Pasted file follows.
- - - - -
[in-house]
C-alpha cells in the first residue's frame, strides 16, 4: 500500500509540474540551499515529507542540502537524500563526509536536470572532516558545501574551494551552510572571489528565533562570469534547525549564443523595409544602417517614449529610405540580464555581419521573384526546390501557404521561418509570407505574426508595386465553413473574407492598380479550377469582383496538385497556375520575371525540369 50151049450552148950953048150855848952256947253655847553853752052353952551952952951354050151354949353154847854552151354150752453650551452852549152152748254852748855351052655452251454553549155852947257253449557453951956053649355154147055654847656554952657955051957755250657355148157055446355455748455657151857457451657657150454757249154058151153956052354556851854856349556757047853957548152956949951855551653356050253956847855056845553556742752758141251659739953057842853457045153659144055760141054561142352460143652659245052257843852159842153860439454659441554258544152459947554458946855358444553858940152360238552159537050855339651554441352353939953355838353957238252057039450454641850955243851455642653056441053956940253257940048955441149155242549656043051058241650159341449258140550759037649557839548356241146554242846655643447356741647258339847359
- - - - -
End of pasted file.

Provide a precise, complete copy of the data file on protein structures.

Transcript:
[in-house]
C-alpha cells in the first residue's frame, strides 16, 4: 500500500509540474540551499515529507542540502537524500563526509536536470572532516558545501574551494551552510572571489528565533562570469534547525549564443523595409544602417517614449529610405540580464555581419521573384526546390501557404521561418509570407505574426508595386465553413473574407492598380479550377469582383496538385497556375520575371525540369 50151049450552148950953048150855848952256947253655847553853752052353952551952952951354050151354949353154847854552151354150752453650551452852549152152748254852748855351052655452251454553549155852947257253449557453951956053649355154147055654847656554952657955051957755250657355148157055446355455748455657151857457451657657150454757249154058151153956052354556851854856349556757047853957548152956949951855551653356050253956847855056845553556742752758141251659739953057842853457045153659144055760141054561142352460143652659245052257843852159842153860439454659441554258544152459947554458946855358444553858940152360238552159537050855339651554441352353939953355838353957238252057039450454641850955243851455642653056441053956940253257940048955441149155242549656043051058241650159341449258140550759037649557839548356241146554242846655643447356741647258339847359